Euclid - Online edition

Eucalyptus corticosa

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Olinda box


Eucalyptus | Symphyomyrtus | Maidenaria | Triangulares | Acaciiformes

Eucalyptus corticosa L.A.S.Johnson, Contrib. NSW Natl Herb. 3: 108 (1962).

T: about 3 miles [5 km] east of Currant Mountain Gap, about 8 miles [13 km] east of Olinda, NSW, 9 Apr. 1955, L.A.S.Johnson s.n.; holo: NSW 50476; iso: K.
Tree to 8 m tall. Forming a lignotuber.
Bark rough on trunk, sometimes extending to small branches, fibrous, sometimes fissured and forming longitudinal slabs, sometimes tessellated in part, grey; smooth bark grey, grey-brown to pale orange.
Juvenile growth (coppice or field seedlings to 50 cm): stems round in cross-section; juvenile leaves opposite for 5 to 10 nodes, then alternate, shorly petiolate, narrow-oblong, dull, green.
Adult leaves alternate, petiole 0.8–2.1 cm long; blade lanceolate to falcate, 7–15 cm long, 0.9–2.2 cm wide, base tapering to petiole, concolorous, dull, green, side-veins greater than 45° to midrib, moderately to densely reticulate, intramarginal vein parallel to and just within margin, oil glands mostly island.
Inflorescence axillary unbranched, peduncles 0.2–0.6 cm long, buds 7 per umbel, pedicels 0.2–0.3 cm long. Mature buds ovoid to obovoid, 0.4–0.5 cm long, 0.3–0.4 cm wide, green to yellow, smooth, scar present, operculum conical to rounded, stamens irregularly flexed, anthers cuboid to oblong, versatile, dorsifixed, dehiscing by longitudinal slits (non-confluent), style long, stigma blunt, locules 3 or 4, the placentae each with 4 vertical ovule rows. Flowers white.
Fruit pedicellate (pedicels 0.1–0.3 cm long), cup-shaped or hemispherical, 0.3–0.5 cm long, 0.3–0.6 cm wide, disc raised-convex or -oblique, valves 3 or 4, near rim level.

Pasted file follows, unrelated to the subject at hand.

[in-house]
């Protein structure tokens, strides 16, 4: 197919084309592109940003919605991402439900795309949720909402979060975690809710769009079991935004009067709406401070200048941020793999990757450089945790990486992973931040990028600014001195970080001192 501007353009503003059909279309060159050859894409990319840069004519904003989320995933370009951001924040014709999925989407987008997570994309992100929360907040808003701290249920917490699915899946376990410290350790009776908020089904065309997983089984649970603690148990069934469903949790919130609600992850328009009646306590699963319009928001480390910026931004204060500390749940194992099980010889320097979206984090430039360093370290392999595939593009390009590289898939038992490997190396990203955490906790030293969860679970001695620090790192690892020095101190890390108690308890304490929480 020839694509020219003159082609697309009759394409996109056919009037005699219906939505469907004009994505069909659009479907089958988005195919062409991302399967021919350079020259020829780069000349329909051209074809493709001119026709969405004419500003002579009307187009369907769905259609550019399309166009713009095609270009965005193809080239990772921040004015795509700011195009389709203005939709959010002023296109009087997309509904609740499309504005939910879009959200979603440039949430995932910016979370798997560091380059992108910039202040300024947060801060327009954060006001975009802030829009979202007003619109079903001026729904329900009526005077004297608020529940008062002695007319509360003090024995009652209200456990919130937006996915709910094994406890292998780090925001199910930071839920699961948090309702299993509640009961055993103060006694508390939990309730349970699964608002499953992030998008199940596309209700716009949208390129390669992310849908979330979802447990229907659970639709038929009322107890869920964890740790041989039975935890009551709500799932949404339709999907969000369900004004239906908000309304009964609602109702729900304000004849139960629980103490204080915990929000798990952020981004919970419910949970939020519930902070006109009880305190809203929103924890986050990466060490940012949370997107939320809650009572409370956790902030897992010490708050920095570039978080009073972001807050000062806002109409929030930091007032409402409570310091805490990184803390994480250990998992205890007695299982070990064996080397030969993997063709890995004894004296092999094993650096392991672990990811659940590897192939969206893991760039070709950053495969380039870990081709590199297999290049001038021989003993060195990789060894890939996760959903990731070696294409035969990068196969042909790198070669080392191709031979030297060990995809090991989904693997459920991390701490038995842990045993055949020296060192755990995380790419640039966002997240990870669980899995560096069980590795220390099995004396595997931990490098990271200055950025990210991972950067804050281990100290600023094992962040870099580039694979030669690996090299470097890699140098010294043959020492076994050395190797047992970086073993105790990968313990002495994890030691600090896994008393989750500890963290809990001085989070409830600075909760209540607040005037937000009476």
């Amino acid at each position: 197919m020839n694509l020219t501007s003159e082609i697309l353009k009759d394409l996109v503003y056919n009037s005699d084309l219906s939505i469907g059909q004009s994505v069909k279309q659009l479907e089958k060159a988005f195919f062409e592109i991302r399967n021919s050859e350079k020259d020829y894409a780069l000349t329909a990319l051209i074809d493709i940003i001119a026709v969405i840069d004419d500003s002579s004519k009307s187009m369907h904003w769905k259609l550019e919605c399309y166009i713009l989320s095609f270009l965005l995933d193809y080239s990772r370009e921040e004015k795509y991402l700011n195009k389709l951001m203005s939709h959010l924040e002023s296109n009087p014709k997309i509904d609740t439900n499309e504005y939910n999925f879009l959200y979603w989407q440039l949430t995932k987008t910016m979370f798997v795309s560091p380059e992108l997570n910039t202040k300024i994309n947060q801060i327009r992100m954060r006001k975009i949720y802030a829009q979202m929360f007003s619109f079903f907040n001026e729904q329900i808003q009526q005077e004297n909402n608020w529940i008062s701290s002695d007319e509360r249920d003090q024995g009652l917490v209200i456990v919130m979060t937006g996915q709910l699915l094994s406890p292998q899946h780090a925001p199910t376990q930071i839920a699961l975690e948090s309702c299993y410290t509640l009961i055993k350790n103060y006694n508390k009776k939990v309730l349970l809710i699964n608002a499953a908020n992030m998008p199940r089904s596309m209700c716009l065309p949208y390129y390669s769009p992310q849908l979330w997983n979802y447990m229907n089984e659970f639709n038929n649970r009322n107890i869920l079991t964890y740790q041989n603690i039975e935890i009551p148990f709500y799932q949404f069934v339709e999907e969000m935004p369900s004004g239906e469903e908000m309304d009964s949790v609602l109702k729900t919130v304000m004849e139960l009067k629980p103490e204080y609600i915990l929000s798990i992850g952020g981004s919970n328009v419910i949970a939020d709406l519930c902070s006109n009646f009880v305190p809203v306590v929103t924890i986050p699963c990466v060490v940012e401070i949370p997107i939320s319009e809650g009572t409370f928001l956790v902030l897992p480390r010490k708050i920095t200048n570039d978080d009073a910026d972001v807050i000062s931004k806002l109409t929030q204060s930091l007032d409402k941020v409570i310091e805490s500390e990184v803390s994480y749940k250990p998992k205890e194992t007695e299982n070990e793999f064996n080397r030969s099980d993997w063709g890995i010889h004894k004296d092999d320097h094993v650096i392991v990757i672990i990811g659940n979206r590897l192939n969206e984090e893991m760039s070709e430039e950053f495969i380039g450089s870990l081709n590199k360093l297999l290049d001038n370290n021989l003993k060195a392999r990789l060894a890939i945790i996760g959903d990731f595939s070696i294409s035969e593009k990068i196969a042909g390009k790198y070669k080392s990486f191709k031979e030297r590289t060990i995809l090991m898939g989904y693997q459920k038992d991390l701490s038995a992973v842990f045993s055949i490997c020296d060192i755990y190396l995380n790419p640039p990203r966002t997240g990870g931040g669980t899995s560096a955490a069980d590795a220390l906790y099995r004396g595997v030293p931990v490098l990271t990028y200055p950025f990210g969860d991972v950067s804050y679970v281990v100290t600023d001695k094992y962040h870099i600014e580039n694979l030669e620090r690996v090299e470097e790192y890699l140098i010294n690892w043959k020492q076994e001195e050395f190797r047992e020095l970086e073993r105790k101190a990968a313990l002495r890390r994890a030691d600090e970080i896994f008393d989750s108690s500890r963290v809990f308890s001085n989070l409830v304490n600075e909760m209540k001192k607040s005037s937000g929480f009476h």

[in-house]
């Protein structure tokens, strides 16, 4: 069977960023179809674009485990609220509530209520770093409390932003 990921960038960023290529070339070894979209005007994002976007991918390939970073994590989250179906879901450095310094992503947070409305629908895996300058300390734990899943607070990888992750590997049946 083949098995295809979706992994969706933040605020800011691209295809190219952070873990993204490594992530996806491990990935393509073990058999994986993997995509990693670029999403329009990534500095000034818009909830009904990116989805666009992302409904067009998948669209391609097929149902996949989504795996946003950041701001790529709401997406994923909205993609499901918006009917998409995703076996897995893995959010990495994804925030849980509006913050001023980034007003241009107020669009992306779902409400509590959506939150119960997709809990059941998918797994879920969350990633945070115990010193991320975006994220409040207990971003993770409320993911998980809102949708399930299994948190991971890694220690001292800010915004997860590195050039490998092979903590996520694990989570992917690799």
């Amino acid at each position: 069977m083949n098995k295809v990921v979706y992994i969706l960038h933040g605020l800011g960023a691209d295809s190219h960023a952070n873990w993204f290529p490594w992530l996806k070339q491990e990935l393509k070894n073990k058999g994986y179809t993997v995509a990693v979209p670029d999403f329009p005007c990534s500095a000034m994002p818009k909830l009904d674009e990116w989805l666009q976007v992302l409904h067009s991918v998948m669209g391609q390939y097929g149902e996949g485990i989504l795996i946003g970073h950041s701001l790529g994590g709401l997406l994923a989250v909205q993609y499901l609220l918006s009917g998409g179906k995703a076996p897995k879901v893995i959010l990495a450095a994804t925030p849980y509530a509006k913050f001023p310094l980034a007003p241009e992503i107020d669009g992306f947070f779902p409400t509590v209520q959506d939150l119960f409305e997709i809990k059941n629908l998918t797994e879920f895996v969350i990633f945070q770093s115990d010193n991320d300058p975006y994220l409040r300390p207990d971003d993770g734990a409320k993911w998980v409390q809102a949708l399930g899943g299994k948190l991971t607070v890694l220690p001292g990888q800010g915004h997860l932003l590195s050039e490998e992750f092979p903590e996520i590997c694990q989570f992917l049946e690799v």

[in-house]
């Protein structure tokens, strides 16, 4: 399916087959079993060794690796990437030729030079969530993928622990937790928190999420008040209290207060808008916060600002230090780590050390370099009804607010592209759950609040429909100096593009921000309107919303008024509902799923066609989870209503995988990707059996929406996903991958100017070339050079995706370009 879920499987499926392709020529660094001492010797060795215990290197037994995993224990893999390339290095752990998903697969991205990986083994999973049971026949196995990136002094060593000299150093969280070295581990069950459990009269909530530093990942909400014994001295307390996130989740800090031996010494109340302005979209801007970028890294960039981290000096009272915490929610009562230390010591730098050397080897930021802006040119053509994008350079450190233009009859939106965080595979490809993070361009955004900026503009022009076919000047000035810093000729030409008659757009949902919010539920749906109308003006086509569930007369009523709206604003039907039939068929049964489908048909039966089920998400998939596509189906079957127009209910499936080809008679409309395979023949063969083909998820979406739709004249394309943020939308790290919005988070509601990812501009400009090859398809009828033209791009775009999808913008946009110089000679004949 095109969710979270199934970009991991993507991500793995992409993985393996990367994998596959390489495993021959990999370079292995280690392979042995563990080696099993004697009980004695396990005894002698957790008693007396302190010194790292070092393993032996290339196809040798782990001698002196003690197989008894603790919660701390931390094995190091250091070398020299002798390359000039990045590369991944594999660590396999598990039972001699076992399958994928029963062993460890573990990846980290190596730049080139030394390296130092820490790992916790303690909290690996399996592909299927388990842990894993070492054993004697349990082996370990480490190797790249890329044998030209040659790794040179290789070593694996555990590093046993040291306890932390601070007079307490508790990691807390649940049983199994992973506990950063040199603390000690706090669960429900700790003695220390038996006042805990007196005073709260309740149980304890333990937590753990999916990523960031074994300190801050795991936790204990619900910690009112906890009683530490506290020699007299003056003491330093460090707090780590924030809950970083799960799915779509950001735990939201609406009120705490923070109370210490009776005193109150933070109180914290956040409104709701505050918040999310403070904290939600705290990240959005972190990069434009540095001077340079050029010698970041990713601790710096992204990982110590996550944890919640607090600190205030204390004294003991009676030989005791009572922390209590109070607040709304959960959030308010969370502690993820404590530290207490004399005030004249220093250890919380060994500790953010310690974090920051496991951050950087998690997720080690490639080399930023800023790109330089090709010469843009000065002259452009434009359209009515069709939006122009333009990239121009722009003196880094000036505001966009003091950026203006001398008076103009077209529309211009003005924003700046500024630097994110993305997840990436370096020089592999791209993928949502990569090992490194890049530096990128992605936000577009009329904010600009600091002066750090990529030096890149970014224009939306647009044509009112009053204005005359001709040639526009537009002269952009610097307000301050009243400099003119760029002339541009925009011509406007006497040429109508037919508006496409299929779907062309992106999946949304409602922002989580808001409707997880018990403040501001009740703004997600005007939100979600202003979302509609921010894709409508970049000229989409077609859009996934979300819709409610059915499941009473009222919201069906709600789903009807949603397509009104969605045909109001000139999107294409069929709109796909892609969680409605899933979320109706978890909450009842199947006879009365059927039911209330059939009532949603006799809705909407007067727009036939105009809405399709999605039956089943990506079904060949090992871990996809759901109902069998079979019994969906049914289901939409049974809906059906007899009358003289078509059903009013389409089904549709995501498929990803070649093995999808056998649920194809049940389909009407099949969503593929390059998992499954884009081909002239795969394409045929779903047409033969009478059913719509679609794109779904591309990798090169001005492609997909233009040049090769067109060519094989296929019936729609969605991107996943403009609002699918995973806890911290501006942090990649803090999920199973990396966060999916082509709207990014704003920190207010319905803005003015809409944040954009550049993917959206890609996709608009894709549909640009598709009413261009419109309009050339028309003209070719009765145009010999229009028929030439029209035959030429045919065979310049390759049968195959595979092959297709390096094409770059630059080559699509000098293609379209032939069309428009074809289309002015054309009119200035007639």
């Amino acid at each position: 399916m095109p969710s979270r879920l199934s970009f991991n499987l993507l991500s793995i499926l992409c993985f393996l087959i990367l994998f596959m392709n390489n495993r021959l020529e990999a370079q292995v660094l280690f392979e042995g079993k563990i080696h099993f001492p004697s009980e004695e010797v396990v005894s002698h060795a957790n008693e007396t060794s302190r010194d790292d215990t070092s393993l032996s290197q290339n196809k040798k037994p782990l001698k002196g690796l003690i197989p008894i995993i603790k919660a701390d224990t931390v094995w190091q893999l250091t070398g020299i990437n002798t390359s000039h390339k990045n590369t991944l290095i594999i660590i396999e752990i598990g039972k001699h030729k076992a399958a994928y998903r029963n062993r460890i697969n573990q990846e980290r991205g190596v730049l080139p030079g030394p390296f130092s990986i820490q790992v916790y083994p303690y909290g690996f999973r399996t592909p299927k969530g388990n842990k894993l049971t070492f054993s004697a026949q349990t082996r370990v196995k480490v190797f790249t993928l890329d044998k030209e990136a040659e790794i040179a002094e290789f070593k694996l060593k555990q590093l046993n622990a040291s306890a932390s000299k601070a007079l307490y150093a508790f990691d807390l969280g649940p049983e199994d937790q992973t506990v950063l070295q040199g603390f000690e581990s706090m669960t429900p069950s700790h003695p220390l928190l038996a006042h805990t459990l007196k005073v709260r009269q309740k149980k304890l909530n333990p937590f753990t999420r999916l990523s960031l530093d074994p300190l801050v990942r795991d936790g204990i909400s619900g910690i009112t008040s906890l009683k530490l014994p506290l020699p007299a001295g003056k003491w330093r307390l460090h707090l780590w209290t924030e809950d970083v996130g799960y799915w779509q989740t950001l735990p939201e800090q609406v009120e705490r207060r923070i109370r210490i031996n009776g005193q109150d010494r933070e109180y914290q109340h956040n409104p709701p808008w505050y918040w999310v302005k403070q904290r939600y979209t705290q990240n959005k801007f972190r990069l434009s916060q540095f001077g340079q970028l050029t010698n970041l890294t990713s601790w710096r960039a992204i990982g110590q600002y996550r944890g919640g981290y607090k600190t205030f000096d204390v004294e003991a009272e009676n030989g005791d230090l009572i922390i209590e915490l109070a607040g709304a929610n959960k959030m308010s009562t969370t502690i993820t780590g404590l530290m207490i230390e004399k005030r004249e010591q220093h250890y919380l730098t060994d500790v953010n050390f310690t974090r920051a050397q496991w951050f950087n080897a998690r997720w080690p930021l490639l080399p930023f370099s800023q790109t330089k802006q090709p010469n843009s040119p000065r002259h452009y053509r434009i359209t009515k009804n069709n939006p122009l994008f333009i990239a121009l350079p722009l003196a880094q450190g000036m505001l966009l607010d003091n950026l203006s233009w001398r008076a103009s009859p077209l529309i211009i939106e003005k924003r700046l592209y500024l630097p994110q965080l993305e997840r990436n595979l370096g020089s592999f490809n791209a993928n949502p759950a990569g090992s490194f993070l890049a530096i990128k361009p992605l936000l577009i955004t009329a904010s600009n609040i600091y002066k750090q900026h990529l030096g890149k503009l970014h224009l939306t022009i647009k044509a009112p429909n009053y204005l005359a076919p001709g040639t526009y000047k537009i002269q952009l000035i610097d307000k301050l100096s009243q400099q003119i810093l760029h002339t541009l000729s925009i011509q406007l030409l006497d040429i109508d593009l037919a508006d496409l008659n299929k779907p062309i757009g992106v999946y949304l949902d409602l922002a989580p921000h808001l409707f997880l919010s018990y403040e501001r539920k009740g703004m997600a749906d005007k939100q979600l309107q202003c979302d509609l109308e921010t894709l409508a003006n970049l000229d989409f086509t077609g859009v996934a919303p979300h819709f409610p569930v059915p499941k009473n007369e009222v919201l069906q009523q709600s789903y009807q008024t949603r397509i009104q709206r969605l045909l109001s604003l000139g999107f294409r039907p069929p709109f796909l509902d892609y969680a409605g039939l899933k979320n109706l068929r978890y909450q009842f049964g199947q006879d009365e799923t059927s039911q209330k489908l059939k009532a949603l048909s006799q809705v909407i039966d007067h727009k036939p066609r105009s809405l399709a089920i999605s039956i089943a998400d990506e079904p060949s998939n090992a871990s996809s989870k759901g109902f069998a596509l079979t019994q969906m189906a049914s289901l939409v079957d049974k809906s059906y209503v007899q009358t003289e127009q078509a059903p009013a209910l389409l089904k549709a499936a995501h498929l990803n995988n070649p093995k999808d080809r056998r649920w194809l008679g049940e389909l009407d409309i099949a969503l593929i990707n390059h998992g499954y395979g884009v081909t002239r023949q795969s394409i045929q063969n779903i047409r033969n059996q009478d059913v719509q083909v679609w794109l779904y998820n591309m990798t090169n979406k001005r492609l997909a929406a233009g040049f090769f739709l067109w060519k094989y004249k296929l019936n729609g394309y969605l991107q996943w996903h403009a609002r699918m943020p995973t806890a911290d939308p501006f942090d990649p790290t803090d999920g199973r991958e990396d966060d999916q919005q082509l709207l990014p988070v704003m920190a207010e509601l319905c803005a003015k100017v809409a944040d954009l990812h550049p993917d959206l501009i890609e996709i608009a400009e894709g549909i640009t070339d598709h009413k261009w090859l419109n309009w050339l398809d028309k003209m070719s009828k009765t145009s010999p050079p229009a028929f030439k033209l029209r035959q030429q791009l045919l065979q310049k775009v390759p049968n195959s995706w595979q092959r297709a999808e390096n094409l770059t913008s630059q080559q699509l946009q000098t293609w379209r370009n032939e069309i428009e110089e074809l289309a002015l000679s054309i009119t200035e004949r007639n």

Seeds brown, 1.5–2 mm long, ovoid or flattened-ovoid, lacunose, dorsal surface shallowly pitted, hilum ventral.

Cultivated seedlings (measured at ca node 10): cotyledons bilobed; stems rounded in cross-section; leaves sessile to shortly petiolate, opposite for ca 5 nodes then alternate, linear to narrowly oblong, 4.5–5.5 cm long, 0.4–0.8 cm wide, base tapering, apex blunt or pointed, dull, green.
Flowering Time

Flowering has been recorded in June.


A small tree restricted to the lower stony slopes of one valley east of Rylstone on the Central Western Slopes of New South Wales, on sandstone-derived soil.

Being rough-barked, with dull, acuminate leaves and seven buds per inflorescence, E. corticosa should not be confused with any other species in the area, particularly monocalypts which lack an operculum scar. The nearby E. camphora occurs in swamps and has elliptical to ovate adult leaves that are often emarginate.

Eucalyptus corticosa
belongs Eucalyptus subgenus Symphyomyrtus section Maidenaria, a large group of species more or less restricted to south-eastern Australia, characterised by bilobed cotyledons, simple axillary inflorescences, buds with two opercula, stamens with versatile anthers and flattened seeds with a ventral hilum. Within this section E. corticosa and five other species form series Acaciiformes diagnosed by the rough bark, juvenile leaves that are soon alternate, glandular adult leaves, non-swampy habitat, and small, rather flat-topped fruit

E. acaciiformis
and E. nicholii are restricted to the Northern Tablelands of New South Wales and differ from E. corticosa in having smaller juvenile leaves and narrower adult leaves.

E. aromaphloia subsp. sabulosa, an endemic in western Victoria, is very close to E. corticosa and differs only marginally by having rough bark usually extending to the small branches.

E. aromaphloia
subsp. aromaphloia, E. fulgens and E. ignorabilis also have largely Victorian distributions and have shorter, broader juvenile leaves than E. corticosa.

Origin of Name
Eucalyptus corticosa: Latin corticosus, of the bark, allusion obscure.
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